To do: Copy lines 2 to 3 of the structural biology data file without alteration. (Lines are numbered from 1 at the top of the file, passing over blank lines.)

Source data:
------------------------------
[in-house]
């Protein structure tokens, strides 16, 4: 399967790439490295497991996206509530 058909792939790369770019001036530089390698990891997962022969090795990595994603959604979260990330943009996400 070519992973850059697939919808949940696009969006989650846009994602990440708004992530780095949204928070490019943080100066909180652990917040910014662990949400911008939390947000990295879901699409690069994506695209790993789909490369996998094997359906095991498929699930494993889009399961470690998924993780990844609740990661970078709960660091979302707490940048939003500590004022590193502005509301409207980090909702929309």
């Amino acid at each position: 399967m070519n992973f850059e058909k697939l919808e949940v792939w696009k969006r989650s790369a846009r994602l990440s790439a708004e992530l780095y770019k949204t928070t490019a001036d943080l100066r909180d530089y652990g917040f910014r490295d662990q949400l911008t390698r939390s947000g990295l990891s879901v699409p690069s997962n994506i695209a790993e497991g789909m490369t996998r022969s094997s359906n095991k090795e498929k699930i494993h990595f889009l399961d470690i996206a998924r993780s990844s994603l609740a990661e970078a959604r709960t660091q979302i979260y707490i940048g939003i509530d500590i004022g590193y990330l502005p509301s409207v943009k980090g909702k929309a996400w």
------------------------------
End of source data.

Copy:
């Protein structure tokens, strides 16, 4: 399967790439490295497991996206509530 058909792939790369770019001036530089390698990891997962022969090795990595994603959604979260990330943009996400 070519992973850059697939919808949940696009969006989650846009994602990440708004992530780095949204928070490019943080100066909180652990917040910014662990949400911008939390947000990295879901699409690069994506695209790993789909490369996998094997359906095991498929699930494993889009399961470690998924993780990844609740990661970078709960660091979302707490940048939003500590004022590193502005509301409207980090909702929309």
């Amino acid at each position: 399967m070519n992973f850059e058909k697939l919808e949940v792939w696009k969006r989650s790369a846009r994602l990440s790439a708004e992530l780095y770019k949204t928070t490019a001036d943080l100066r909180d530089y652990g917040f910014r490295d662990q949400l911008t390698r939390s947000g990295l990891s879901v699409p690069s997962n994506i695209a790993e497991g789909m490369t996998r022969s094997s359906n095991k090795e498929k699930i494993h990595f889009l399961d470690i996206a998924r993780s990844s994603l609740a990661e970078a959604r709960t660091q979302i979260y707490i940048g939003i509530d500590i004022g590193y990330l502005p509301s409207v943009k980090g909702k929309a996400w």